My actuary friend and I agreed on one point.  The show came to its best point in the last episode when the two psychiatrists finally met each other (in his midway dream sequence).  The female, Dr. Evans, was practically gloating that she was winning, while the male, Dr. Lee, was explaining why this was a terrible development.  And that's actually what pushed the whole show along--all those sessions with the psychiatrists.  Their analyses were excellent.  They always brought up good points, and at the same time they were a little self-serving, almost as if trying to protect their own existences.

Either way, in the end, Detective Britten figured out the purpose of his car accident.  The bad guy died.  In the blue world, he succeeded in stopping his boss.  In the red world, he failed miserably.  And whichever world it was that was real (now that we're 95% certain that at least one was a dream), it doesn't matter, as Britten lost himself entirely to an impossible reality where he can finally be happy.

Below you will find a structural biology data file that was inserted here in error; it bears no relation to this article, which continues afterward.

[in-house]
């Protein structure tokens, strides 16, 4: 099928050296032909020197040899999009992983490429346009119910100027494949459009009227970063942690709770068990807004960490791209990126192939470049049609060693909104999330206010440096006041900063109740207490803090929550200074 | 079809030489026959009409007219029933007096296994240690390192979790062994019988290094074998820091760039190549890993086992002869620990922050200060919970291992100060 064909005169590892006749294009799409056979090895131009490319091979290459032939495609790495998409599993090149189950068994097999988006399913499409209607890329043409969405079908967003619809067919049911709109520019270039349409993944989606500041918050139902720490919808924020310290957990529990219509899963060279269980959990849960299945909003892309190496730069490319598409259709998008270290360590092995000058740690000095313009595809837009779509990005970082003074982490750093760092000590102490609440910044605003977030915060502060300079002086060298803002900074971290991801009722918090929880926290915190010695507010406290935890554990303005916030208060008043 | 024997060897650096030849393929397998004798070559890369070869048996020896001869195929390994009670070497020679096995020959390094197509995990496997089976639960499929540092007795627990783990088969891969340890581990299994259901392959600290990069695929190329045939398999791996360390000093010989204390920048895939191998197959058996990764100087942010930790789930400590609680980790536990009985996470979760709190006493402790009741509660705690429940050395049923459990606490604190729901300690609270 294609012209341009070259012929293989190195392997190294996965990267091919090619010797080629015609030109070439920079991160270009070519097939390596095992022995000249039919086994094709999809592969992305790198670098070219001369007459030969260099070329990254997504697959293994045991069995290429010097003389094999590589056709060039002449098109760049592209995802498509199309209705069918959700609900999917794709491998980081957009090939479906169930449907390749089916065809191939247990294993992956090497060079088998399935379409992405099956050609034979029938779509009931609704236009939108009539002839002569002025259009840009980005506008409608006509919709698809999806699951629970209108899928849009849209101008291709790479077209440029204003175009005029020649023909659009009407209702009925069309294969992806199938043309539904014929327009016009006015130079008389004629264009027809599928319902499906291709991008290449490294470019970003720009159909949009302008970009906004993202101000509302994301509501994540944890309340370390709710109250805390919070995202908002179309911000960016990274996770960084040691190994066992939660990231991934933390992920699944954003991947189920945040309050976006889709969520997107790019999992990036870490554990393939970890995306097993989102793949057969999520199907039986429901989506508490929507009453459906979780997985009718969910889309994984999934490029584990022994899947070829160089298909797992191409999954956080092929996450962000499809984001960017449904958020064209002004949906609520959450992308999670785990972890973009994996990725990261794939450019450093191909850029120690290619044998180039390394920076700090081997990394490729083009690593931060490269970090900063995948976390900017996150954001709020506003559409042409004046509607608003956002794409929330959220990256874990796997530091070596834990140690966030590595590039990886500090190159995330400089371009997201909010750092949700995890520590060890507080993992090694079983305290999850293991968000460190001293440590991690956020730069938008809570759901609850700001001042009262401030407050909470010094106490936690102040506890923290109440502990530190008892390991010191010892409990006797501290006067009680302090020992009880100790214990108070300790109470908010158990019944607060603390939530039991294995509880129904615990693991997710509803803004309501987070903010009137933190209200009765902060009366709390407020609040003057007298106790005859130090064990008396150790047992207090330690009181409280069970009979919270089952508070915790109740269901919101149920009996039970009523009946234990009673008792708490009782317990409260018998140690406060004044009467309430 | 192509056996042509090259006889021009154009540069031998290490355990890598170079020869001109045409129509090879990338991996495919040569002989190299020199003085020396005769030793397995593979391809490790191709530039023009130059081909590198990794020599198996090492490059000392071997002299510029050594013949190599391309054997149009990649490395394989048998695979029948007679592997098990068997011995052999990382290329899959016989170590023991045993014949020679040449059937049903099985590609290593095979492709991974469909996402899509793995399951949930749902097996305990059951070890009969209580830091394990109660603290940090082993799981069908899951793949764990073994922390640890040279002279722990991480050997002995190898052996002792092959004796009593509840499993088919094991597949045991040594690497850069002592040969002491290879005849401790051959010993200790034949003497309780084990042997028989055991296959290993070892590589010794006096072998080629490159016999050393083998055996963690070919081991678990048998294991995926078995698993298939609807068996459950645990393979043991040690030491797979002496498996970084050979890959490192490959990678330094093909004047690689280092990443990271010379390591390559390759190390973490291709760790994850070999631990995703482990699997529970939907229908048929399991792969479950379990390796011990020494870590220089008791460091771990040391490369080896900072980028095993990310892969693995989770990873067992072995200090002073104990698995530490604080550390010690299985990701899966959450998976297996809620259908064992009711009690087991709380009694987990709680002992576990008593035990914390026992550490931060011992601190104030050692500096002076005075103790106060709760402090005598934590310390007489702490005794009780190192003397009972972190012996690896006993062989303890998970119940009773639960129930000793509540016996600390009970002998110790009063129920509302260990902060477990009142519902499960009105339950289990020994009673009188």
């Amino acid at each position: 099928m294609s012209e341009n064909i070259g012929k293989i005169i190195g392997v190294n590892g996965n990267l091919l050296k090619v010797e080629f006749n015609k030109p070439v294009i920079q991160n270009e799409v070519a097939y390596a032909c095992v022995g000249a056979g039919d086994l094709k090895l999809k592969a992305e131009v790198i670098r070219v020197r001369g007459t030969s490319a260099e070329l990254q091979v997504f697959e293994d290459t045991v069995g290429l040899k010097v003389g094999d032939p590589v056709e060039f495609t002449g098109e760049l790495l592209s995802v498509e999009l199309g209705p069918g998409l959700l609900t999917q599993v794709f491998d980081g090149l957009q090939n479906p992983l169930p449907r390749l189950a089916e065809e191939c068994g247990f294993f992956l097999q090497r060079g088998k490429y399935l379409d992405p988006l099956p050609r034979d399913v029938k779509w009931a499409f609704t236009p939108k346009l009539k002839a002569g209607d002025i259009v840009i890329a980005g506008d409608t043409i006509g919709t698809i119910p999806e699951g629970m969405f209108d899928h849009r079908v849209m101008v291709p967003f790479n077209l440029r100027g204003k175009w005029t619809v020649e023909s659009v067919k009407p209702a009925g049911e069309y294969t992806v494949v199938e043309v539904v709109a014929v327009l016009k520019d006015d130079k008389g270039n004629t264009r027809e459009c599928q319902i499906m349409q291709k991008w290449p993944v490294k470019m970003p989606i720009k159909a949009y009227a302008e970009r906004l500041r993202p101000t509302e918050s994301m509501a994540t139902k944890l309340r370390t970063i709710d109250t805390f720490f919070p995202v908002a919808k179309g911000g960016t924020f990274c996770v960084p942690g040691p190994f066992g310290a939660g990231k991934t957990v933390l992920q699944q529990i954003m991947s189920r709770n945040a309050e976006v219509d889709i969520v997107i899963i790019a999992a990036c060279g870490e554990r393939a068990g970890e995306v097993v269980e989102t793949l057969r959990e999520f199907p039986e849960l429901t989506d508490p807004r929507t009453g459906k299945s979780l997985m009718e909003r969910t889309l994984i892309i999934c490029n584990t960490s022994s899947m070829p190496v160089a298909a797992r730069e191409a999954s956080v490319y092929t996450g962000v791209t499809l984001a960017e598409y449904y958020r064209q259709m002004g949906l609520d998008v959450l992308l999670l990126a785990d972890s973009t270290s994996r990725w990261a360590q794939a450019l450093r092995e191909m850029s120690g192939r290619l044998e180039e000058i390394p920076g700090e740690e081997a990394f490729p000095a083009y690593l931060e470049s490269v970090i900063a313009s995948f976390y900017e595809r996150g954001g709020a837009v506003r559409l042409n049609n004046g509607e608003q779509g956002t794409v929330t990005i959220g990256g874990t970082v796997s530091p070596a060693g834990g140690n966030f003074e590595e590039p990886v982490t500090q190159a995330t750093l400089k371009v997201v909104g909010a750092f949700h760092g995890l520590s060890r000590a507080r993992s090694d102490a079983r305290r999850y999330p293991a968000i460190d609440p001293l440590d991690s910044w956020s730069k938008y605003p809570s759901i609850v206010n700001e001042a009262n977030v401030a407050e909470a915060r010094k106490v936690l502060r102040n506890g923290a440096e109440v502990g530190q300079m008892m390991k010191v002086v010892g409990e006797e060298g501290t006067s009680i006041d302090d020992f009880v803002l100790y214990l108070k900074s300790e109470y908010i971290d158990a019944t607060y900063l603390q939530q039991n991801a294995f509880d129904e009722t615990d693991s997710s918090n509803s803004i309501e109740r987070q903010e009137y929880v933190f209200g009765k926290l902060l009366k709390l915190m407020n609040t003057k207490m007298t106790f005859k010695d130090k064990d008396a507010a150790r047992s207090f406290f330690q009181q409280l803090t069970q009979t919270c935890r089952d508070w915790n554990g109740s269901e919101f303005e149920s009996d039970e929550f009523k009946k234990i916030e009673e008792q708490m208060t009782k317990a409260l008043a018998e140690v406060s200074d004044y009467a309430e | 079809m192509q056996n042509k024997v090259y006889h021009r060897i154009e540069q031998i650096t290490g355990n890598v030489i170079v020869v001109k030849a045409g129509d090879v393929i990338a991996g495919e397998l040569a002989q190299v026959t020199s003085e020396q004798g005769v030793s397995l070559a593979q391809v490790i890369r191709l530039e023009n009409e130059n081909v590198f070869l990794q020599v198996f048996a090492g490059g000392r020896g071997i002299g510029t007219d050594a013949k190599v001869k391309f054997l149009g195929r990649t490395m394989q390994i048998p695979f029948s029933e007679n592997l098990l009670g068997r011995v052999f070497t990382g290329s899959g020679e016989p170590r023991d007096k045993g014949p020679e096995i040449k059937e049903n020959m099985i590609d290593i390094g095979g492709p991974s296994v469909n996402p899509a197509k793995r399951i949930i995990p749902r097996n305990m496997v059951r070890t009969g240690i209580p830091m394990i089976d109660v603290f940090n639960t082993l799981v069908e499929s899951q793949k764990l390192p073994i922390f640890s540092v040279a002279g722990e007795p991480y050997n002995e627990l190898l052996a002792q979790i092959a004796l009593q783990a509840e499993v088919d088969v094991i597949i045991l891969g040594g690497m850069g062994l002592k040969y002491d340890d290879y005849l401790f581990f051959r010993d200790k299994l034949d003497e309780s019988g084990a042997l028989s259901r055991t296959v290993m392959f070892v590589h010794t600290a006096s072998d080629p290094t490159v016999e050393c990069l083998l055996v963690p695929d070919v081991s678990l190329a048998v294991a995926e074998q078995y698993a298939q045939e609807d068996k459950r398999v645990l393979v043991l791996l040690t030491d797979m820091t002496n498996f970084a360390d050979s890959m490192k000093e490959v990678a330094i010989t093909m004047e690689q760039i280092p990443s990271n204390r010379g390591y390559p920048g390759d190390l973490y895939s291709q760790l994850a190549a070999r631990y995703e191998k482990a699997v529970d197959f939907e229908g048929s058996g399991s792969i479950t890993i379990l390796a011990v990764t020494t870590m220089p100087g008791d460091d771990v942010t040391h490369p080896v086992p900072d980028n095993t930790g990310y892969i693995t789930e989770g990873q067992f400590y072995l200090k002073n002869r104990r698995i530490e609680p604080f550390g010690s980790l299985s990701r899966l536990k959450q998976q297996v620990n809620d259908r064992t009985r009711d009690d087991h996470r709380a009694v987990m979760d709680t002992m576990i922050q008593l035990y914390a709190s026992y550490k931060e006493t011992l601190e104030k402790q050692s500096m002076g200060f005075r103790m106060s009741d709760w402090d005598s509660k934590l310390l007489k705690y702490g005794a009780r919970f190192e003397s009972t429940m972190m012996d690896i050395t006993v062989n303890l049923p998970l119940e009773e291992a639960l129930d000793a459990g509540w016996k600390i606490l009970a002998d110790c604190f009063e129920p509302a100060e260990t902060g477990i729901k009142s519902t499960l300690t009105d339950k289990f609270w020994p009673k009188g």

Awesome ending.

Wednesday, July 11, 2012

Postmortem: Alcatraz and Napoleon Dynamite

I know - I'm late with my postmortem tributes for Spring 2012.  I've been behind on my TV viewing, but now I'm caught up.

Today I say goodbye to two FOX shows:

Alcatraz:  It had a few good episodes, though they were mostly formulaic.  It felt like it was just beginning to establish itself in its short 13 episode run.  The show's mythology was just beginning to gain momentum.  Could they have kept the energy going?  Perhaps.  Eventually they would have to stop introducing new bad guys and bring everything more together.

The ending was very disappointing.  Not necessarily because it was poorly done, but because it was a cliffhanger that will never get resolved.  I would really like to know what would have happened next.

On the other hand, this is a show I won't miss.  It was good, but not Firely good, or LOST good.

I will miss Hurley.  TV needs a good teddy bear, so I'm sure we'll see him again.  Rumors are that he may join the crew of Once Upon a Time.

Napoleon Dynamite:  I'm really upset about this one.  Napoleon was different.  It had some really funny moments.  Even my kids loved it.  They would go around for days spouting quotes from the show.